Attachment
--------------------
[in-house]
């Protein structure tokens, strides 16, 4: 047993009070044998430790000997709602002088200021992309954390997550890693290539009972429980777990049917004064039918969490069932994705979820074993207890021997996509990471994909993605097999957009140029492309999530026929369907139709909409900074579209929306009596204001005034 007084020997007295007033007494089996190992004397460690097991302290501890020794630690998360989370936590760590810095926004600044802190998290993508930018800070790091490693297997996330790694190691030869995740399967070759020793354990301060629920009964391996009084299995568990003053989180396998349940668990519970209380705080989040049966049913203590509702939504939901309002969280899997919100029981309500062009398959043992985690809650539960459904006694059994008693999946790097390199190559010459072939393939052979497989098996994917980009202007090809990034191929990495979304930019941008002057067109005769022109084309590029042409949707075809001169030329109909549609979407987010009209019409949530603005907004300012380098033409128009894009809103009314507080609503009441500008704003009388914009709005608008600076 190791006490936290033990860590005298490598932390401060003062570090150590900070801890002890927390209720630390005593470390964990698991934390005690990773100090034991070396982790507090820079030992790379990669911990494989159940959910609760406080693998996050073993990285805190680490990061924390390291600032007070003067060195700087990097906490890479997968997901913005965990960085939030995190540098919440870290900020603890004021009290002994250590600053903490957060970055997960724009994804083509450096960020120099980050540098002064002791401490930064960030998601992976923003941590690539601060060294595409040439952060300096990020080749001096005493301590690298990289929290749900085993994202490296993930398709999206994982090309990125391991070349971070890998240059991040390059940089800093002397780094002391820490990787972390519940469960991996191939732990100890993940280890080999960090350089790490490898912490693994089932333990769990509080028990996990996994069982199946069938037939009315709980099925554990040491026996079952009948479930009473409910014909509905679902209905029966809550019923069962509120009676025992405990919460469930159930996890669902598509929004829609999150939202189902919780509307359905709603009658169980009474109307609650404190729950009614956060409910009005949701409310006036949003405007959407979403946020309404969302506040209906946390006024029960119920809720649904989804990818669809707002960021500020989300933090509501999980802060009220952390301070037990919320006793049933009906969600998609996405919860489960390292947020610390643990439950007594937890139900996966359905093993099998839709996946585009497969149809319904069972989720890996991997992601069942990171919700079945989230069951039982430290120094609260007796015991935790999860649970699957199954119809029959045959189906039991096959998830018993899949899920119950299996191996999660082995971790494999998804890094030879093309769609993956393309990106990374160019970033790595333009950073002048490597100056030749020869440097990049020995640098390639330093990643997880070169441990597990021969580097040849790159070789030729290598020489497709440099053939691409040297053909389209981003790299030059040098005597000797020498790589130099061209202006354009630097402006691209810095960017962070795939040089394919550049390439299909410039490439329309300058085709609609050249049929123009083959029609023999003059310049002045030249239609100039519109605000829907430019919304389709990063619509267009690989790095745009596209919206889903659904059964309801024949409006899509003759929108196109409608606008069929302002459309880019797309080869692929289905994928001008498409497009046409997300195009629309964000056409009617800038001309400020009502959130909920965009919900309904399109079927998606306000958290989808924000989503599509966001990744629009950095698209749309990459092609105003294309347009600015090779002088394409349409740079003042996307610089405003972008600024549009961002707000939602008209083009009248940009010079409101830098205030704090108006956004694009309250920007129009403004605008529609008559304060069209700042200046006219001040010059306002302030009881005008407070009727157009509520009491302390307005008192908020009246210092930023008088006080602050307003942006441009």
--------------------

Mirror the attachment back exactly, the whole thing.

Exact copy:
[in-house]
């Protein structure tokens, strides 16, 4: 047993009070044998430790000997709602002088200021992309954390997550890693290539009972429980777990049917004064039918969490069932994705979820074993207890021997996509990471994909993605097999957009140029492309999530026929369907139709909409900074579209929306009596204001005034 007084020997007295007033007494089996190992004397460690097991302290501890020794630690998360989370936590760590810095926004600044802190998290993508930018800070790091490693297997996330790694190691030869995740399967070759020793354990301060629920009964391996009084299995568990003053989180396998349940668990519970209380705080989040049966049913203590509702939504939901309002969280899997919100029981309500062009398959043992985690809650539960459904006694059994008693999946790097390199190559010459072939393939052979497989098996994917980009202007090809990034191929990495979304930019941008002057067109005769022109084309590029042409949707075809001169030329109909549609979407987010009209019409949530603005907004300012380098033409128009894009809103009314507080609503009441500008704003009388914009709005608008600076 190791006490936290033990860590005298490598932390401060003062570090150590900070801890002890927390209720630390005593470390964990698991934390005690990773100090034991070396982790507090820079030992790379990669911990494989159940959910609760406080693998996050073993990285805190680490990061924390390291600032007070003067060195700087990097906490890479997968997901913005965990960085939030995190540098919440870290900020603890004021009290002994250590600053903490957060970055997960724009994804083509450096960020120099980050540098002064002791401490930064960030998601992976923003941590690539601060060294595409040439952060300096990020080749001096005493301590690298990289929290749900085993994202490296993930398709999206994982090309990125391991070349971070890998240059991040390059940089800093002397780094002391820490990787972390519940469960991996191939732990100890993940280890080999960090350089790490490898912490693994089932333990769990509080028990996990996994069982199946069938037939009315709980099925554990040491026996079952009948479930009473409910014909509905679902209905029966809550019923069962509120009676025992405990919460469930159930996890669902598509929004829609999150939202189902919780509307359905709603009658169980009474109307609650404190729950009614956060409910009005949701409310006036949003405007959407979403946020309404969302506040209906946390006024029960119920809720649904989804990818669809707002960021500020989300933090509501999980802060009220952390301070037990919320006793049933009906969600998609996405919860489960390292947020610390643990439950007594937890139900996966359905093993099998839709996946585009497969149809319904069972989720890996991997992601069942990171919700079945989230069951039982430290120094609260007796015991935790999860649970699957199954119809029959045959189906039991096959998830018993899949899920119950299996191996999660082995971790494999998804890094030879093309769609993956393309990106990374160019970033790595333009950073002048490597100056030749020869440097990049020995640098390639330093990643997880070169441990597990021969580097040849790159070789030729290598020489497709440099053939691409040297053909389209981003790299030059040098005597000797020498790589130099061209202006354009630097402006691209810095960017962070795939040089394919550049390439299909410039490439329309300058085709609609050249049929123009083959029609023999003059310049002045030249239609100039519109605000829907430019919304389709990063619509267009690989790095745009596209919206889903659904059964309801024949409006899509003759929108196109409608606008069929302002459309880019797309080869692929289905994928001008498409497009046409997300195009629309964000056409009617800038001309400020009502959130909920965009919900309904399109079927998606306000958290989808924000989503599509966001990744629009950095698209749309990459092609105003294309347009600015090779002088394409349409740079003042996307610089405003972008600024549009961002707000939602008209083009009248940009010079409101830098205030704090108006956004694009309250920007129009403004605008529609008559304060069209700042200046006219001040010059306002302030009881005008407070009727157009509520009491302390307005008192908020009246210092930023008088006080602050307003942006441009």